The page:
For many years I’ve been dunking my hands in bowls of hot water scrubbing dishes and tea-stained cups to within an inch of their life, convinced I was cleaning the pots in the most energy efficient way.
However, since my other half convinced me that getting a dishwasher was the way forward in relieving us all of this chore, I’ve now come to appreciate that not only is my dishwasher a great time saver, it is also a great way to save energy and money too. But how so?
Firstly, let’s talk about the time it takes to wash dishes for a family of, say, 4 people in a week. We’re talking breakfast, lunch and dinner pots for all, with additional cups, glasses and cutlery etc., throughout the day, plus all of the cooking pots and pans used for each mealtime – that’s a lot of dishes, which means a lot of precious time taken out of your day, as much as 4 hours a week!
In fact, according to a study by Bonn University* a full load of 12 place settings took on average 60 minutes to wash up by hand, whereas, it only took 9 minutes to load and unload the same amount of dishes into a dishwasher. That’s a saving of 51 minutes!
Okay, so you may be convinced on the time saving, but surely a dishwasher uses up for more water than washing by hand? Well, the answer, of course, does depend on how each of us wash-up and together we can be divided into some distinct groups.
Firstly there are the perpetual washer-uppers, like my mum for example, who always likes an empty sink. You know the people I mean, those who whisk a cup from your hand a millisecond after you’ve drunk the last drop and before you can say, ‘can I have another’ it’s washed, buffed and back in the cupboard.
Then there are people like my old university ‘housemates’, who took great pleasure in seeing how high they could stack the day’s dishes on the drainer before gravity persuaded them it was time to clear away.
Finally, there are people similar to me; the ones who do the dishes straight after each mealtime, leave to drain and then pop them away when dry.
So, from washing up to 6 times a day, 3 or just one, water consumption will vary greatly across these groups. But don’t forget, you also have to factor in washing-up habits such as soaking, pre-rinsing, water replenishment and post rinsing and even washing up under continuously running tap water! As part of the Bonn University study I’ve already mentioned, they also looked at people’s different washing-up habits and their subsequent energy consumption and concluded that hand washing uses more water than dishwashing, you can read more of their study here.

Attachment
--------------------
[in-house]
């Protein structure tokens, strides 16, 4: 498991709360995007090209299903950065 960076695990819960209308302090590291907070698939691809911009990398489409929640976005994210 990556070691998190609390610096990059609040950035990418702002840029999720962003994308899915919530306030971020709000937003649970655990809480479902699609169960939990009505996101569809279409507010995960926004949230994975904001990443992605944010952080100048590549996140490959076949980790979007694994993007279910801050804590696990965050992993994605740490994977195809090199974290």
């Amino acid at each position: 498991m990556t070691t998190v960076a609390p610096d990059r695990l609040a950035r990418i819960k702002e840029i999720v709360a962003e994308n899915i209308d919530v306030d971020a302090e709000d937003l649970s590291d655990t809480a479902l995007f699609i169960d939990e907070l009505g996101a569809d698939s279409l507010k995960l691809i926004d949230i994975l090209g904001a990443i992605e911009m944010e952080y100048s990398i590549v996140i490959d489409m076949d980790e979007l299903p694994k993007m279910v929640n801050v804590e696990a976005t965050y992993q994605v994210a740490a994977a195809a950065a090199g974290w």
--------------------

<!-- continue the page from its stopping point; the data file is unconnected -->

Indeed, using the same study conditions of 12 place settings as above, washing by hand was found to use 49 litres of water, whereas a dishwasher washed the same load using only 13 litres.
If you want to see how much your hand washing costs in time, energy and money compared to the cost of managing a dishwasher check out this cool tool.
When you compare the energy used to hand wash (we’re talking kWh here, not physical energy) to using an appliance, you could be fooled into thinking that less kWh of energy is used. However, with the significant difference in the amount of water used (handwashing 49 litres, dishwasher 13 litres), the energy difference is 1.7kWh compared to 1.3kWh for the dishwasher.
According to Dishwashingexpert.co.uk most dishwashers manufactured since 1994 use less water per cycle than the equivalent required to wash up, because they recycle the water throughout the wash, with newer models heating only the amount of water they need – and being cold fill, the water is heated in the dishwasher itself, not in the household’s hot water tank or central heating system, where heat gets lost in transit.
The dishwasher for you
So if your days of hand washing dishes are over, how do you know which dishwasher is best for you? Fortunately there are many varieties of dishwashers available on the market to suit everyone’s needs, from counter top dishwashers, slimline, full size and my favourite, energy-efficient, A+ models, so the best way to find out which is best for you read up on dishwasher reviews.
And finally, to keep your dishwashing even greener, don’t forget to use the eco-settings, whenever possible only use your dishwasher when it is completely full and recycle your dishwashing product packaging.
*Professor Rainer Stamminger, Household and Appliance Technology at the Institute of Agricultural Engineering of the University of Bonn. 2007